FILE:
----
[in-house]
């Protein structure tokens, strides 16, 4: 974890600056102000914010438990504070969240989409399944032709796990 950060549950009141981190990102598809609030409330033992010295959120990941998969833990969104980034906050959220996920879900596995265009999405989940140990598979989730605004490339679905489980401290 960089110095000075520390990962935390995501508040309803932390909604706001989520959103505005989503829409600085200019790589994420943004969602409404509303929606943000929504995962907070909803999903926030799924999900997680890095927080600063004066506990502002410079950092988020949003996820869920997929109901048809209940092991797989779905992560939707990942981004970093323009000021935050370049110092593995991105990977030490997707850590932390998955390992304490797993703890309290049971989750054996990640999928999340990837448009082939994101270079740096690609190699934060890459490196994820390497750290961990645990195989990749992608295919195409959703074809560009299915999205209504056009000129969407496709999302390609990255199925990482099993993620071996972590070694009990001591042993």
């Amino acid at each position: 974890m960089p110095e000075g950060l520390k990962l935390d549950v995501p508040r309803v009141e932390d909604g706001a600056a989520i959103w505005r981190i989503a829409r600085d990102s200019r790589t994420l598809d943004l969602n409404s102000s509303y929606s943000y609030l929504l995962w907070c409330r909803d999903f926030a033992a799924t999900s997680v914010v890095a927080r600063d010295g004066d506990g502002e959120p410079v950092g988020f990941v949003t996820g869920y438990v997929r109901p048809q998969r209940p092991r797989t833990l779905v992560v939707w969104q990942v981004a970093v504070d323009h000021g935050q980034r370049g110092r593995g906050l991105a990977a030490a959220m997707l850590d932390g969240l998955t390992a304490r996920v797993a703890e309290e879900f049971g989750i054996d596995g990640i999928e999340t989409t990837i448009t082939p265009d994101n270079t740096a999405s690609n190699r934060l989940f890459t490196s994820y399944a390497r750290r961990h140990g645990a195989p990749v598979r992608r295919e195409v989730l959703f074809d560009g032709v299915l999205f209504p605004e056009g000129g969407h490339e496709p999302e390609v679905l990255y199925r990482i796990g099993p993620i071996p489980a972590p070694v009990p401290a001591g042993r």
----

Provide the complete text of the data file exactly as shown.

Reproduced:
[in-house]
């Protein structure tokens, strides 16, 4: 974890600056102000914010438990504070969240989409399944032709796990 950060549950009141981190990102598809609030409330033992010295959120990941998969833990969104980034906050959220996920879900596995265009999405989940140990598979989730605004490339679905489980401290 960089110095000075520390990962935390995501508040309803932390909604706001989520959103505005989503829409600085200019790589994420943004969602409404509303929606943000929504995962907070909803999903926030799924999900997680890095927080600063004066506990502002410079950092988020949003996820869920997929109901048809209940092991797989779905992560939707990942981004970093323009000021935050370049110092593995991105990977030490997707850590932390998955390992304490797993703890309290049971989750054996990640999928999340990837448009082939994101270079740096690609190699934060890459490196994820390497750290961990645990195989990749992608295919195409959703074809560009299915999205209504056009000129969407496709999302390609990255199925990482099993993620071996972590070694009990001591042993």
């Amino acid at each position: 974890m960089p110095e000075g950060l520390k990962l935390d549950v995501p508040r309803v009141e932390d909604g706001a600056a989520i959103w505005r981190i989503a829409r600085d990102s200019r790589t994420l598809d943004l969602n409404s102000s509303y929606s943000y609030l929504l995962w907070c409330r909803d999903f926030a033992a799924t999900s997680v914010v890095a927080r600063d010295g004066d506990g502002e959120p410079v950092g988020f990941v949003t996820g869920y438990v997929r109901p048809q998969r209940p092991r797989t833990l779905v992560v939707w969104q990942v981004a970093v504070d323009h000021g935050q980034r370049g110092r593995g906050l991105a990977a030490a959220m997707l850590d932390g969240l998955t390992a304490r996920v797993a703890e309290e879900f049971g989750i054996d596995g990640i999928e999340t989409t990837i448009t082939p265009d994101n270079t740096a999405s690609n190699r934060l989940f890459t490196s994820y399944a390497r750290r961990h140990g645990a195989p990749v598979r992608r295919e195409v989730l959703f074809d560009g032709v299915l999205f209504p605004e056009g000129g969407h490339e496709p999302e390609v679905l990255y199925r990482i796990g099993p993620i071996p489980a972590p070694v009990p401290a001591g042993r």